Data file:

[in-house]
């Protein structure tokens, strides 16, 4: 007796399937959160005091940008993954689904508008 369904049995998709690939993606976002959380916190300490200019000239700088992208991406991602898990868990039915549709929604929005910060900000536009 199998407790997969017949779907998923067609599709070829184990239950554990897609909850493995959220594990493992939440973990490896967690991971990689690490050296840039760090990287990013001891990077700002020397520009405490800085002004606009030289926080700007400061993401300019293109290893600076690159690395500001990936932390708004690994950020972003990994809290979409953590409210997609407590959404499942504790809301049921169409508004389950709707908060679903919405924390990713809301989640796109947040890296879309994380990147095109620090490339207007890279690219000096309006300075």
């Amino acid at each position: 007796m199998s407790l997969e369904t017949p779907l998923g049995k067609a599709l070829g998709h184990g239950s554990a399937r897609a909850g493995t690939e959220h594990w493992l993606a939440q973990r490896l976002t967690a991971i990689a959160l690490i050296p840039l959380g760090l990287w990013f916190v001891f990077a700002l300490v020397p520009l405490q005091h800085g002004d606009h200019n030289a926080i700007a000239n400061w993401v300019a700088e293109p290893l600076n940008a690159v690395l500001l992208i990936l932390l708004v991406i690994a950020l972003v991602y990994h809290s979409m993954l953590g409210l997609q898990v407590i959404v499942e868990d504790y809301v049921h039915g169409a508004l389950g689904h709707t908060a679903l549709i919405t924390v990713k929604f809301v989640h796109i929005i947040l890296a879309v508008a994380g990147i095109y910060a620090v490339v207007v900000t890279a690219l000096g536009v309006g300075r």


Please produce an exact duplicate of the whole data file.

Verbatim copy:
[in-house]
């Protein structure tokens, strides 16, 4: 007796399937959160005091940008993954689904508008 369904049995998709690939993606976002959380916190300490200019000239700088992208991406991602898990868990039915549709929604929005910060900000536009 199998407790997969017949779907998923067609599709070829184990239950554990897609909850493995959220594990493992939440973990490896967690991971990689690490050296840039760090990287990013001891990077700002020397520009405490800085002004606009030289926080700007400061993401300019293109290893600076690159690395500001990936932390708004690994950020972003990994809290979409953590409210997609407590959404499942504790809301049921169409508004389950709707908060679903919405924390990713809301989640796109947040890296879309994380990147095109620090490339207007890279690219000096309006300075």
């Amino acid at each position: 007796m199998s407790l997969e369904t017949p779907l998923g049995k067609a599709l070829g998709h184990g239950s554990a399937r897609a909850g493995t690939e959220h594990w493992l993606a939440q973990r490896l976002t967690a991971i990689a959160l690490i050296p840039l959380g760090l990287w990013f916190v001891f990077a700002l300490v020397p520009l405490q005091h800085g002004d606009h200019n030289a926080i700007a000239n400061w993401v300019a700088e293109p290893l600076n940008a690159v690395l500001l992208i990936l932390l708004v991406i690994a950020l972003v991602y990994h809290s979409m993954l953590g409210l997609q898990v407590i959404v499942e868990d504790y809301v049921h039915g169409a508004l389950g689904h709707t908060a679903l549709i919405t924390v990713k929604f809301v989640h796109i929005i947040l890296a879309v508008a994380g990147i095109y910060a620090v490339v207007v900000t890279a690219l000096g536009v309006g300075r």